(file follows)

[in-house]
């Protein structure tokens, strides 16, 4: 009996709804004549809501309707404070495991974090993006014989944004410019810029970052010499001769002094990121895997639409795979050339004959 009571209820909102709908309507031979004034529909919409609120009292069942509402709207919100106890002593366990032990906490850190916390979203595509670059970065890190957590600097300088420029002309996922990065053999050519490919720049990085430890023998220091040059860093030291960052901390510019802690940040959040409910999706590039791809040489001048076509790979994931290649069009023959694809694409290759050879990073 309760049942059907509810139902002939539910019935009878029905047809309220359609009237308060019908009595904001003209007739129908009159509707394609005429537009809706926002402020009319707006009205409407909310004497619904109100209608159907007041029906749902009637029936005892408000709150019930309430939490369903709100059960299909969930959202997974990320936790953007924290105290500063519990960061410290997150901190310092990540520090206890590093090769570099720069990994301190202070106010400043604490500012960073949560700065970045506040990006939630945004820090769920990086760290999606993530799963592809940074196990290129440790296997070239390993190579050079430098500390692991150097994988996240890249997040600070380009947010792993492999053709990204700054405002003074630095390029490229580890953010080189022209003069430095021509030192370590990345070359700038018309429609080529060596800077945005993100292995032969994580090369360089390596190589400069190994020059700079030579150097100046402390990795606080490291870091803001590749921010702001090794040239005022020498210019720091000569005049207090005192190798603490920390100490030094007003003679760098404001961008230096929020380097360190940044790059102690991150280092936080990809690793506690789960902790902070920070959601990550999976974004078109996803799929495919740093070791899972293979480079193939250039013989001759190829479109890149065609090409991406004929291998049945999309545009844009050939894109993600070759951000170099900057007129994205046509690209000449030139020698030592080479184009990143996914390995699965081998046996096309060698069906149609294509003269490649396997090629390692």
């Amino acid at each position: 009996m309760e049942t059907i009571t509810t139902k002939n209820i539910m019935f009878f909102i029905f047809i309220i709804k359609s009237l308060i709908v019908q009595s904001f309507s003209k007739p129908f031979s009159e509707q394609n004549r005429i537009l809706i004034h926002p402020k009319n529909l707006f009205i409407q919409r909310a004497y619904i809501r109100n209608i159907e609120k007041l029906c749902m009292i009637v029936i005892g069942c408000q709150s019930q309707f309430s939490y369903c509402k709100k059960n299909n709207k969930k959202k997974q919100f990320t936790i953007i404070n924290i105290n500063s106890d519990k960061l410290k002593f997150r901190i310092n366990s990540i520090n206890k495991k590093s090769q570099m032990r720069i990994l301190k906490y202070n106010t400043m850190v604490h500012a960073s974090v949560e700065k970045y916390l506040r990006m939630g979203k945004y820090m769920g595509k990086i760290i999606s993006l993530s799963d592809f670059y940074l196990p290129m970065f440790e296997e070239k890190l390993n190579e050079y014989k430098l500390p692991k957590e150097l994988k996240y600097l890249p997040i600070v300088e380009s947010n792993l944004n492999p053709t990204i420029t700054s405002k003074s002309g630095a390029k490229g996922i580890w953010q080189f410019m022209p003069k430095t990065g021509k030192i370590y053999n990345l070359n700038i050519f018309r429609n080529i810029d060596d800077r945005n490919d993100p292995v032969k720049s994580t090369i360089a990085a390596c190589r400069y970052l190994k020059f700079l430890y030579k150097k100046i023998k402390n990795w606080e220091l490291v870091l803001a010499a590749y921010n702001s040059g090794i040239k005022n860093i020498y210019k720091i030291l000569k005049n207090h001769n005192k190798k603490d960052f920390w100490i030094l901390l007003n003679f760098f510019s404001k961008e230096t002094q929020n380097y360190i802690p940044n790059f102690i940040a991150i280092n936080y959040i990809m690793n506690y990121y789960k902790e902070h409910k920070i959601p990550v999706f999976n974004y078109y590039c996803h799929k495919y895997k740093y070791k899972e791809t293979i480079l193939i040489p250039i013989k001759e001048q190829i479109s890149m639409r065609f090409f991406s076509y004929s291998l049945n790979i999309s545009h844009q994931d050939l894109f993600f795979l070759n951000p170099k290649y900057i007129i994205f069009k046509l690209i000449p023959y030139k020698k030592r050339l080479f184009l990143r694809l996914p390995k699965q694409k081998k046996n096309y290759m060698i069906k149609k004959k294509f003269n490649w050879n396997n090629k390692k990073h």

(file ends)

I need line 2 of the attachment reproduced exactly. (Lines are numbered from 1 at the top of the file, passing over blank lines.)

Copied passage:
């Protein structure tokens, strides 16, 4: 009996709804004549809501309707404070495991974090993006014989944004410019810029970052010499001769002094990121895997639409795979050339004959 009571209820909102709908309507031979004034529909919409609120009292069942509402709207919100106890002593366990032990906490850190916390979203595509670059970065890190957590600097300088420029002309996922990065053999050519490919720049990085430890023998220091040059860093030291960052901390510019802690940040959040409910999706590039791809040489001048076509790979994931290649069009023959694809694409290759050879990073 309760049942059907509810139902002939539910019935009878029905047809309220359609009237308060019908009595904001003209007739129908009159509707394609005429537009809706926002402020009319707006009205409407909310004497619904109100209608159907007041029906749902009637029936005892408000709150019930309430939490369903709100059960299909969930959202997974990320936790953007924290105290500063519990960061410290997150901190310092990540520090206890590093090769570099720069990994301190202070106010400043604490500012960073949560700065970045506040990006939630945004820090769920990086760290999606993530799963592809940074196990290129440790296997070239390993190579050079430098500390692991150097994988996240890249997040600070380009947010792993492999053709990204700054405002003074630095390029490229580890953010080189022209003069430095021509030192370590990345070359700038018309429609080529060596800077945005993100292995032969994580090369360089390596190589400069190994020059700079030579150097100046402390990795606080490291870091803001590749921010702001090794040239005022020498210019720091000569005049207090005192190798603490920390100490030094007003003679760098404001961008230096929020380097360190940044790059102690991150280092936080990809690793506690789960902790902070920070959601990550999976974004078109996803799929495919740093070791899972293979480079193939250039013989001759190829479109890149065609090409991406004929291998049945999309545009844009050939894109993600070759951000170099900057007129994205046509690209000449030139020698030592080479184009990143996914390995699965081998046996096309060698069906149609294509003269490649396997090629390692």